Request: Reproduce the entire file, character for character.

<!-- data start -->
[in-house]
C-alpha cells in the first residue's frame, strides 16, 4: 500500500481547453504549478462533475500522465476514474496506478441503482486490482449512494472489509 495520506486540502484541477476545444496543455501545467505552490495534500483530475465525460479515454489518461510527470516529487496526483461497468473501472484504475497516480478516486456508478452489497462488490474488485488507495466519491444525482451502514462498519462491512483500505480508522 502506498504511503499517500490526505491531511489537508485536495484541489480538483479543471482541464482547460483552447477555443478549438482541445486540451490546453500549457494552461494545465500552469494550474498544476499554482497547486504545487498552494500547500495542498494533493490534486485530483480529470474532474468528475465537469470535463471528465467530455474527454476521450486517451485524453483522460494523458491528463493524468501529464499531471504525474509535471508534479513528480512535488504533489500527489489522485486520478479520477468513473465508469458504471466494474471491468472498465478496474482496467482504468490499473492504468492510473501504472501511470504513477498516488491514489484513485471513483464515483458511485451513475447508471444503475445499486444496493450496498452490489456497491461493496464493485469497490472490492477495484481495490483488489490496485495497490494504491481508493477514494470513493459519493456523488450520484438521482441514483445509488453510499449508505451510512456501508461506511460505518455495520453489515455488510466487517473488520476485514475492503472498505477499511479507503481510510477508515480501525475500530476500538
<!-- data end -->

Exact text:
[in-house]
C-alpha cells in the first residue's frame, strides 16, 4: 500500500481547453504549478462533475500522465476514474496506478441503482486490482449512494472489509 495520506486540502484541477476545444496543455501545467505552490495534500483530475465525460479515454489518461510527470516529487496526483461497468473501472484504475497516480478516486456508478452489497462488490474488485488507495466519491444525482451502514462498519462491512483500505480508522 502506498504511503499517500490526505491531511489537508485536495484541489480538483479543471482541464482547460483552447477555443478549438482541445486540451490546453500549457494552461494545465500552469494550474498544476499554482497547486504545487498552494500547500495542498494533493490534486485530483480529470474532474468528475465537469470535463471528465467530455474527454476521450486517451485524453483522460494523458491528463493524468501529464499531471504525474509535471508534479513528480512535488504533489500527489489522485486520478479520477468513473465508469458504471466494474471491468472498465478496474482496467482504468490499473492504468492510473501504472501511470504513477498516488491514489484513485471513483464515483458511485451513475447508471444503475445499486444496493450496498452490489456497491461493496464493485469497490472490492477495484481495490483488489490496485495497490494504491481508493477514494470513493459519493456523488450520484438521482441514483445509488453510499449508505451510512456501508461506511460505518455495520453489515455488510466487517473488520476485514475492503472498505477499511479507503481510510477508515480501525475500530476500538